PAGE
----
Royal city in urgent need to redress garbage issues
Once known as the 'City of Gardens', the city appears to have become a large dustbin, with heaps of garbage, which pose serious risks to the environment and the health of the citizens, littering the streets and main roads.punjab Updated: Sep 09, 2013 20:51 IST
Once known as the 'City of Gardens', the city appears to have become a large dustbin, with heaps of garbage, which pose serious risks to the environment and the health of the citizens, littering the streets and main roads.
The extent of the lack of an effective and efficient waste management system is such that even important government offices and upscale localities have fallen prey, and are no longer guaranteed proper garbage removal services.
The solid waste management project, which was assured to the city once, appears to have gone 'out of sight, out of mind' of the civic authorities, who have turned most of the residential areas into garbage dumps.
The 'big plan' of door-to-door garbage collection has remained a theoretical project rather than becoming a ground reality, with collectors yet to come knocking.
A recent survey by HT revealed that the list of the worst affected localities include Raja Avenue, Sewak Colony, bus stand, Government Elementary Multi-purpose School on State College Road, Rajpura Colony, Tripuri, Civil Lines, area behind TB hospital, and interior parts of the walled city.
The main reason for the worsening situation is, residents allege, the lackluster response of the civic bodies.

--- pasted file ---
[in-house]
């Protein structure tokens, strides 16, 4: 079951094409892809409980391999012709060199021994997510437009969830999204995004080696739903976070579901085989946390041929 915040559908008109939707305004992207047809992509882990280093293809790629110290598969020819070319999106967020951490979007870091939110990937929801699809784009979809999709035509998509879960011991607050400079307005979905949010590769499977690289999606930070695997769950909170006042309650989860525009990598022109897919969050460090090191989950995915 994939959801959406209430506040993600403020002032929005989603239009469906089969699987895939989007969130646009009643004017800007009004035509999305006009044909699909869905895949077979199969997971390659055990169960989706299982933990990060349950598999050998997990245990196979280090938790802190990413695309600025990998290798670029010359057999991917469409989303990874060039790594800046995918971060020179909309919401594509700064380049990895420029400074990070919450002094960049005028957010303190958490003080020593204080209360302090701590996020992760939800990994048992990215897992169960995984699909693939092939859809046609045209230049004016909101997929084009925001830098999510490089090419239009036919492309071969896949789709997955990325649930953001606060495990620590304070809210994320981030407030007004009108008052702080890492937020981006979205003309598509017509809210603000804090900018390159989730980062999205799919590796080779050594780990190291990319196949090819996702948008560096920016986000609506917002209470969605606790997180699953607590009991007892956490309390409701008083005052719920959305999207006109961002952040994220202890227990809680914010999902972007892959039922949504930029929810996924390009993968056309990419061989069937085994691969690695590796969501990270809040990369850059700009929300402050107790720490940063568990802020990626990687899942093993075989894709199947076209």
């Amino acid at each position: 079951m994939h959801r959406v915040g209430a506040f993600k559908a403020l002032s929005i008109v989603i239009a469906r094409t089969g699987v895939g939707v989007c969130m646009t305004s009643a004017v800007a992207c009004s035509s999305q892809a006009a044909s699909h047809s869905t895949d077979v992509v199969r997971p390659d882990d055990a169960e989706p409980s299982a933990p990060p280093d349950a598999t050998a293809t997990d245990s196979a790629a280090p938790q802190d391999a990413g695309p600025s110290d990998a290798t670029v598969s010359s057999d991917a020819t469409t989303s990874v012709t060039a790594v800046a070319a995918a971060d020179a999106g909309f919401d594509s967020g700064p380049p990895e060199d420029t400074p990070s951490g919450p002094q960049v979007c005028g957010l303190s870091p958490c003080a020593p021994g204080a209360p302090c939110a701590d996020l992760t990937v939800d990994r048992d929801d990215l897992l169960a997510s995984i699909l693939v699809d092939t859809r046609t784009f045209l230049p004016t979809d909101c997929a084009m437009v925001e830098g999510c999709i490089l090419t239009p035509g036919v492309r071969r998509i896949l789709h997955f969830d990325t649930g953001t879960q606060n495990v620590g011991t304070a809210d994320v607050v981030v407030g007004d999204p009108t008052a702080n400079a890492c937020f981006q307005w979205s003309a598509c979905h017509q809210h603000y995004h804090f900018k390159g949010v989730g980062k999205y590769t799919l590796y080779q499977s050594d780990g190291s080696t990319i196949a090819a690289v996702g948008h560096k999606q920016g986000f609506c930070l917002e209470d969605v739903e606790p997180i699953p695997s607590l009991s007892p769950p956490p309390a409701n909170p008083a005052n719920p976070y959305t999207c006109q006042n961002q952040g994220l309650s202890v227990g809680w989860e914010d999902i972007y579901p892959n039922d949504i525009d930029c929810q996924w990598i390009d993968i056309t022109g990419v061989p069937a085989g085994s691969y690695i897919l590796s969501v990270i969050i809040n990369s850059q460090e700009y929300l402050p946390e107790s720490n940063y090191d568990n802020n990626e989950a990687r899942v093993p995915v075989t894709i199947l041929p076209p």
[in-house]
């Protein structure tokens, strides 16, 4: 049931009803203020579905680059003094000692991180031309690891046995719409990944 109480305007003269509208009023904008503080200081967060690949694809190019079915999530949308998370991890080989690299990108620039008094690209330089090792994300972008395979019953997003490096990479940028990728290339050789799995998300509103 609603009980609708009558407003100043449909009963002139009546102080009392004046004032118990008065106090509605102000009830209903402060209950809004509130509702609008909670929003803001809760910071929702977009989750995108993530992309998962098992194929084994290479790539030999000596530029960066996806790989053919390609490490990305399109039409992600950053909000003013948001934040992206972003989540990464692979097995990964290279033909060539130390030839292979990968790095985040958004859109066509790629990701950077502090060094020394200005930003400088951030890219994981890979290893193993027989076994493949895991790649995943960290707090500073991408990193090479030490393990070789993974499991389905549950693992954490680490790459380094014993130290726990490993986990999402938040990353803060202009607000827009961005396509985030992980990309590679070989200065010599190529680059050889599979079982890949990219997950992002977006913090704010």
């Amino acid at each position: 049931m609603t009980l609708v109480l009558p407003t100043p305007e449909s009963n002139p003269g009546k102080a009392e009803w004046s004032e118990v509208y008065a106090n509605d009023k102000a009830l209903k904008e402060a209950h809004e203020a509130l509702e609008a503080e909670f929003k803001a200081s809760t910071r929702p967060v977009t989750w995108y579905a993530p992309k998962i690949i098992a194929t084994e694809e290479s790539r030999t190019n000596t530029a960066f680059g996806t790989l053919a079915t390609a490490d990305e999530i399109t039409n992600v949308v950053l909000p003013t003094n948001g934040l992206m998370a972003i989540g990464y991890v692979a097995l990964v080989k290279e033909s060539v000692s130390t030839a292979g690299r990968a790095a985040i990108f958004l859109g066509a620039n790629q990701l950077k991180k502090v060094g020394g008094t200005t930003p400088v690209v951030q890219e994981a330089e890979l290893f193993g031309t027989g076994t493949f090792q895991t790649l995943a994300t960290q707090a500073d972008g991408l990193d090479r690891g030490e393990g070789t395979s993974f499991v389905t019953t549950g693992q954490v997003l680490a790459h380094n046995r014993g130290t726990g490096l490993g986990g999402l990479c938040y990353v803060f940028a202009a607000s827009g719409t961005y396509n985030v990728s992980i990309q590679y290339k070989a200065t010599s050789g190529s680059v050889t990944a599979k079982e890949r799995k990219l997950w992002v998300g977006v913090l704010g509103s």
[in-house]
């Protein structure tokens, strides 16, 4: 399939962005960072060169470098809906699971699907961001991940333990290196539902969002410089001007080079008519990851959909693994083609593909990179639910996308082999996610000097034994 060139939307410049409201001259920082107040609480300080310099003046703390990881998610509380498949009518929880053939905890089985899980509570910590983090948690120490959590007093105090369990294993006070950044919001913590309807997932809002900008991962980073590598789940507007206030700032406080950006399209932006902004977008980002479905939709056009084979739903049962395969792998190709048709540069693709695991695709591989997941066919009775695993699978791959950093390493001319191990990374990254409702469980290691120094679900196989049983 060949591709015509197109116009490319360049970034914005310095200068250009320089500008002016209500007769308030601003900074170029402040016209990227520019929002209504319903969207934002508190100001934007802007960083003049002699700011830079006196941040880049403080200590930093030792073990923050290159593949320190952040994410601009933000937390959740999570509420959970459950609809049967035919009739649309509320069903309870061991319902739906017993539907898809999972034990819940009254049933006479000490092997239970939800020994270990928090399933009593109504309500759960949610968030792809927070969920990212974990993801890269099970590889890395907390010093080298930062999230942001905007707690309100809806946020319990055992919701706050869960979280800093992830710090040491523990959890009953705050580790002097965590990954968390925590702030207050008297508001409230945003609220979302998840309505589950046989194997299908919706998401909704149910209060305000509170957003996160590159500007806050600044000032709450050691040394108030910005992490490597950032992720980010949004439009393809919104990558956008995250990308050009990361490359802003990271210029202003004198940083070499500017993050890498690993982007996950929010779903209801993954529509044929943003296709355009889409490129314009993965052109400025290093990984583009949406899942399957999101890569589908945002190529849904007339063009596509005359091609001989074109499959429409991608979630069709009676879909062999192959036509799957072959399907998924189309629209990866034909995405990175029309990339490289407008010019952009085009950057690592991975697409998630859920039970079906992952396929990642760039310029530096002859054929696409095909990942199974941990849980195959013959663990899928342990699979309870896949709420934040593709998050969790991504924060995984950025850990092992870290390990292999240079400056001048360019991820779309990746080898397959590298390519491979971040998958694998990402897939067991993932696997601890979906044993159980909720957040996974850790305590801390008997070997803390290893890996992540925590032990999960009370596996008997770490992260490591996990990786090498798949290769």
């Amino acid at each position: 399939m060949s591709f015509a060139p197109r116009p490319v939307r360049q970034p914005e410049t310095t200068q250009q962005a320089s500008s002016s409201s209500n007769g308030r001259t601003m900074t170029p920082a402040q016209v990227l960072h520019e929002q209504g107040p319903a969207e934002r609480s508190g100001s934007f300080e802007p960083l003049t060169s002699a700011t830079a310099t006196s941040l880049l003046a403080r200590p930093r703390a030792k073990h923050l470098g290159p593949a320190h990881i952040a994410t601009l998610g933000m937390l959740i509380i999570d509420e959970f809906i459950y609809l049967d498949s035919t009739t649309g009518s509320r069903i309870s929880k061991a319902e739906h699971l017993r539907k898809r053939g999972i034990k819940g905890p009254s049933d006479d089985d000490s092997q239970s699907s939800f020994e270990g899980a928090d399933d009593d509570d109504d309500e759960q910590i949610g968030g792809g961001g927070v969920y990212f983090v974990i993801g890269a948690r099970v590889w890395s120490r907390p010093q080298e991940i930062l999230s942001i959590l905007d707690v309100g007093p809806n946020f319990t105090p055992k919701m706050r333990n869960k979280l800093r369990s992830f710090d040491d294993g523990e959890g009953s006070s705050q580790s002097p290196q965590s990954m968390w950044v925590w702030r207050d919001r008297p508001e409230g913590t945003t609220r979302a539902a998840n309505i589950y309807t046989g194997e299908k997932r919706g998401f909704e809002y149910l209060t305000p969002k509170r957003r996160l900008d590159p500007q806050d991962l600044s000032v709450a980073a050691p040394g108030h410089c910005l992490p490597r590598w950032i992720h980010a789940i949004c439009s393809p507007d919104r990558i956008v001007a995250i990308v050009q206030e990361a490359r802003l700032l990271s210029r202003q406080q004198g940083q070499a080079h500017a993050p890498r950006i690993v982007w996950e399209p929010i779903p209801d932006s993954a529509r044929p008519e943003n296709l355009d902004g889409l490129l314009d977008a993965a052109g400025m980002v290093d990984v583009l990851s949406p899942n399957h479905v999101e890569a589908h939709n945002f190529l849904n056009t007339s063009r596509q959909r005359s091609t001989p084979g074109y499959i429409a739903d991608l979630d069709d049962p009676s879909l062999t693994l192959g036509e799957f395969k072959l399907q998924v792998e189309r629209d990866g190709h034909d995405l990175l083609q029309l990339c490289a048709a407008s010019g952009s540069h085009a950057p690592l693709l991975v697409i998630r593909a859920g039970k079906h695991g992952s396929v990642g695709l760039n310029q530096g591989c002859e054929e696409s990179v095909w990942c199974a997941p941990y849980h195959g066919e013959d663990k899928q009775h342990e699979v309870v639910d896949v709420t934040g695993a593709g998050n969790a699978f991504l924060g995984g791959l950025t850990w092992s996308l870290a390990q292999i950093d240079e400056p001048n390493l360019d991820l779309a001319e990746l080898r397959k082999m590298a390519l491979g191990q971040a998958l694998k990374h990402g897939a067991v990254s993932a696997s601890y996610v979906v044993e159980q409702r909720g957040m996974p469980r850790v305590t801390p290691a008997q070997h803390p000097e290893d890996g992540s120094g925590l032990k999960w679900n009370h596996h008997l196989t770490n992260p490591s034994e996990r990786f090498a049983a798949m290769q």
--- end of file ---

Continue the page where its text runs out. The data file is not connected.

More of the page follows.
Three months ago, in mayor Amarinder Bajaj's own ward, a dumping ground was created under the crossing number 21 flyover, which has polluted the streets and the atmosphere in the surrounding areas.
However, the mayor claims that the dump was created three years ago.
Loveleen Singh, a shopkeeper who plies his trade under the flyover, said, "There is an unbearable stench in the area, and residents live in fear of contagious diseases which may be caused by the filth lying unattended for days on end. The whole locality has turned into a stray animal's hub."
Mansia Colony resident Karnal Singh Arora alleged that the locals had submitted a written complaint to the municipal corporation (MC), and the mayor had even inspected the area two months ago and assured action.
"However, nothing was done in this regard, and the situation has gone from bad to worse," he added.
Blaming the residents for the nuisance, MC health officer Yadwinder Singh Banga said, "Private garbage collectors are littering the streets. The mindset of the residents need to change. Instead of blaming the civic authorities, they themselves should be responsible for ensuring that the streets remain clean."
Herbal sprays were being used for eco-friendly disposal of the waste, he claimed.
However, he refused to comment about the disposal of used sanitary napkins and diapers, which are a big health hazard.
While the city streets continue to get polluted, the civic body sits a mere spectator, blaming the residents and appealing to them to become self-servers.
Piles of garbage in the locality have led to a marked increase in the population of mosquitoes, which pose a major health hazard. We have complained to the authorities several times, but in vain.
Daljeet Singh Arjun Nagar resident
Once renowned for its cleanliness and healthy environment, Patiala is being rapidly converted into a large garbage bin. Municipal workers no longer collect garbage from roads and streets, while people are openly dumping garbage in lanes.
Anil Puri Arya Samaj resident
I am totally helpless. I have taken up this issue with the authorities a couple of times, but due to non-availability of land for garbage disposal, at present there seems to be no way out.
Rajni Sharma Congress councillor ward number 47
If the residents can provide a better solution, we will welcome it. For now, we are waiting for the government to finalise an area for the solid waste management project. They have assured that a site would be finalized within 15 days.
Amarinder Bajaj mayor